Rains should bump soybean yields

In a soybean field northwest of Sabetha, bean pods are beginning to plump up with beans.

With September upon us, harvest is on most farmers’ minds. And while the area experienced dry, hot weather conditions throughout the summer — and during the times when moisture was most needed for the corn — the month of August has been wetter than usual.

Rainfall in the past month has totaled nearly 10 inches in the Sabetha area — though varying greatly by specific location — but this all came too late to help with the corn yield, which is expected to be significantly below average. According to Ag Partners Cooperative Sabetha area plant manager Dan Dalinghaus, the rain could, however, still help test weights.

It’s a different story, though, for the soybeans. The rain might have come in the “nick of time,” Dalinghaus said.

“They [beans] were hurt by the drought, but had not started pod fill stage yet, so we could still have a good bean harvest,” he said. “The rains did come in time to make a huge difference on them. They are starting to turn yellow, showing that they are maturing.”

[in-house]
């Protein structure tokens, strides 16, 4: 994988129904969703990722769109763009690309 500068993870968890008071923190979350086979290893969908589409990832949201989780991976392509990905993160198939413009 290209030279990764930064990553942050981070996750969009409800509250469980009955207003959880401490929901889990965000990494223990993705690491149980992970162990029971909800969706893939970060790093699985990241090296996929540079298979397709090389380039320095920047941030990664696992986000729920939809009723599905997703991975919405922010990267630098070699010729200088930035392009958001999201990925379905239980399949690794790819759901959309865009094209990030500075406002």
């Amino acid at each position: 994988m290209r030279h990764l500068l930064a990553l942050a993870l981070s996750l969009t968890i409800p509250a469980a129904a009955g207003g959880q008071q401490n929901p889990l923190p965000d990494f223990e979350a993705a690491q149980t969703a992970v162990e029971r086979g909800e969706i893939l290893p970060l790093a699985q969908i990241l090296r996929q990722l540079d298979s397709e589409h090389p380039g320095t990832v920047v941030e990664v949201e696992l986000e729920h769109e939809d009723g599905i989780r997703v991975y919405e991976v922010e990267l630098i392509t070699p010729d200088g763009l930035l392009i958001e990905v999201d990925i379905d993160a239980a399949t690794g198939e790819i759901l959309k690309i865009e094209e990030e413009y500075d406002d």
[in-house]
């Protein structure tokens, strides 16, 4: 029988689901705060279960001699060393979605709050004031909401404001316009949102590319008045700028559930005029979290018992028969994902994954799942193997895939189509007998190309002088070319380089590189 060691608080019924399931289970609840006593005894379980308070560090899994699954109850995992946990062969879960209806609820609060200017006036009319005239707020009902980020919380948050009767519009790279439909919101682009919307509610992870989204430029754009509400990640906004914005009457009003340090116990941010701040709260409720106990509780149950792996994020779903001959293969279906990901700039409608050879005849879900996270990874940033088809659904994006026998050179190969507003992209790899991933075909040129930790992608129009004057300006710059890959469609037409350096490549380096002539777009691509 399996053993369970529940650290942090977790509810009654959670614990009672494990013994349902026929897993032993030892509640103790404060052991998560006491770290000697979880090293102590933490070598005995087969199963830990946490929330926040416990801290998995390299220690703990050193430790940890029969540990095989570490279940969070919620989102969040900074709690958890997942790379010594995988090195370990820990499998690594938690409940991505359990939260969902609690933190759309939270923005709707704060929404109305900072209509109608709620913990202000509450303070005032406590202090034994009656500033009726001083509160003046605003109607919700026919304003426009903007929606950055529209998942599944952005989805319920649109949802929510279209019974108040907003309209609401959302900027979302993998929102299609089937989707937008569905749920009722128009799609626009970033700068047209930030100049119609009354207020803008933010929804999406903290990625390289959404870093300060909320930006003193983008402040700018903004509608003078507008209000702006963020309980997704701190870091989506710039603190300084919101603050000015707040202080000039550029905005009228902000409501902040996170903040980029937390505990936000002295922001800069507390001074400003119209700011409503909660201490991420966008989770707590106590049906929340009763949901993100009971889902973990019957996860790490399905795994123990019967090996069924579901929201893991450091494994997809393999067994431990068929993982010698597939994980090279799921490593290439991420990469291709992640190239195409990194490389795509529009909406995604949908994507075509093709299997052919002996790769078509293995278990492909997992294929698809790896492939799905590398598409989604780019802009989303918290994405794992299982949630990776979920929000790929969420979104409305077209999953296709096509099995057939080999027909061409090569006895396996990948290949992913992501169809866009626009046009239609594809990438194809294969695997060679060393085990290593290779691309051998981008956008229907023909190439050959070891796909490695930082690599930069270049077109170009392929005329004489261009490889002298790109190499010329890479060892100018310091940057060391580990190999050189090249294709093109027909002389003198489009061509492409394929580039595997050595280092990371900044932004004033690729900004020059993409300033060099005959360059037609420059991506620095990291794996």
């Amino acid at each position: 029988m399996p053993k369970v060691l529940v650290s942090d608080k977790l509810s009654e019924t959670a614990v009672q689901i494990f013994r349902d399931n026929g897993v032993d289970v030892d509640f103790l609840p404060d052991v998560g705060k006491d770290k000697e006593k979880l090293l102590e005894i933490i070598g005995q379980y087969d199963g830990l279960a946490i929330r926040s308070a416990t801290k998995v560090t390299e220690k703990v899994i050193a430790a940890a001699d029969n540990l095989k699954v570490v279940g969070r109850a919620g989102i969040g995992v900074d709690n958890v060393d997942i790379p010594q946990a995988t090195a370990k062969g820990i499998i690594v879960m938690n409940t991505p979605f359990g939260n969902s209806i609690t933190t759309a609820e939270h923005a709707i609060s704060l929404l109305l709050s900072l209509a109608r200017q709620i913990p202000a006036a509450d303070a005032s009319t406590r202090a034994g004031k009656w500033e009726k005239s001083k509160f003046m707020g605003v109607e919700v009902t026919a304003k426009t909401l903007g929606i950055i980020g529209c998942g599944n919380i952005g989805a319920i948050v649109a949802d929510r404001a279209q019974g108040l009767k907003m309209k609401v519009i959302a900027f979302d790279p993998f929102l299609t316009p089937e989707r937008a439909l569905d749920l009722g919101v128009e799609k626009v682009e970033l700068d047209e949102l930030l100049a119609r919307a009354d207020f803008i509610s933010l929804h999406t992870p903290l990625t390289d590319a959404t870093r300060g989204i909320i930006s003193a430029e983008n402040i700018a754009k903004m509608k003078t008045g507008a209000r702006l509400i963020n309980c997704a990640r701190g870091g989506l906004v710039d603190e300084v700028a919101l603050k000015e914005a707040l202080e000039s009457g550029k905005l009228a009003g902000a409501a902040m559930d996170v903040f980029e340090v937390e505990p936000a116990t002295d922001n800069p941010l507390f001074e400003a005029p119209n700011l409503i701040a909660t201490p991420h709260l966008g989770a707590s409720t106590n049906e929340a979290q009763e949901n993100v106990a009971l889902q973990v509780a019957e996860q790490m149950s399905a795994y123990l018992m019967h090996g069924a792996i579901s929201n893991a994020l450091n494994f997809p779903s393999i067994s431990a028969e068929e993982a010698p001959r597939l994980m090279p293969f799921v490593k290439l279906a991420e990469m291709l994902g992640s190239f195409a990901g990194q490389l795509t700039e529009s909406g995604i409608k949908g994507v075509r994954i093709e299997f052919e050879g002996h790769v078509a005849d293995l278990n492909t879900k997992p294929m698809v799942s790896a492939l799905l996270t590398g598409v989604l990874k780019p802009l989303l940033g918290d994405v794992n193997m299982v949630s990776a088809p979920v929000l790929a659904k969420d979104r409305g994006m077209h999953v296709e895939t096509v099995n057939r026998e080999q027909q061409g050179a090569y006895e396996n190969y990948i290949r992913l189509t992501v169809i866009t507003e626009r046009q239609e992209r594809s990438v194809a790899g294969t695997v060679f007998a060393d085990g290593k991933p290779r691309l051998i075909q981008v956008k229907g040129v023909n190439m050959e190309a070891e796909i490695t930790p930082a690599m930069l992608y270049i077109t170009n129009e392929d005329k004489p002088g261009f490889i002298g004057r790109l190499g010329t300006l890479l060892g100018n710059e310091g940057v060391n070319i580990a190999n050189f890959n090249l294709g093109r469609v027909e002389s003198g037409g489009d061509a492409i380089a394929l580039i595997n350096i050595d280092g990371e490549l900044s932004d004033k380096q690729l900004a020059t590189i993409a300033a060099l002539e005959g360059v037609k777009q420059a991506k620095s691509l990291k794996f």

With pod fill stage now beginning, Dalinghaus said, counts are “all over the place.”

“The yields are going to vary as much as the rain varied this year,” Dalinghaus said. “I am expecting bean yields of 40 to 60 bushels per acre, which would be both below and above average. Fifty bushels per acre is average for our area.”

Amber Deters120 Posts

Amber Deters is Co-Editor of The Sabetha Herald, where she has been on staff since 2005. She specializes in school board, election and legislative reporting, as well as photography and page and advertising design. Amber is a 2005 Kansas State University graduate with a degree in journalism and mass communications, print journalism sequence. She lives in Sabetha with her husband and three children.


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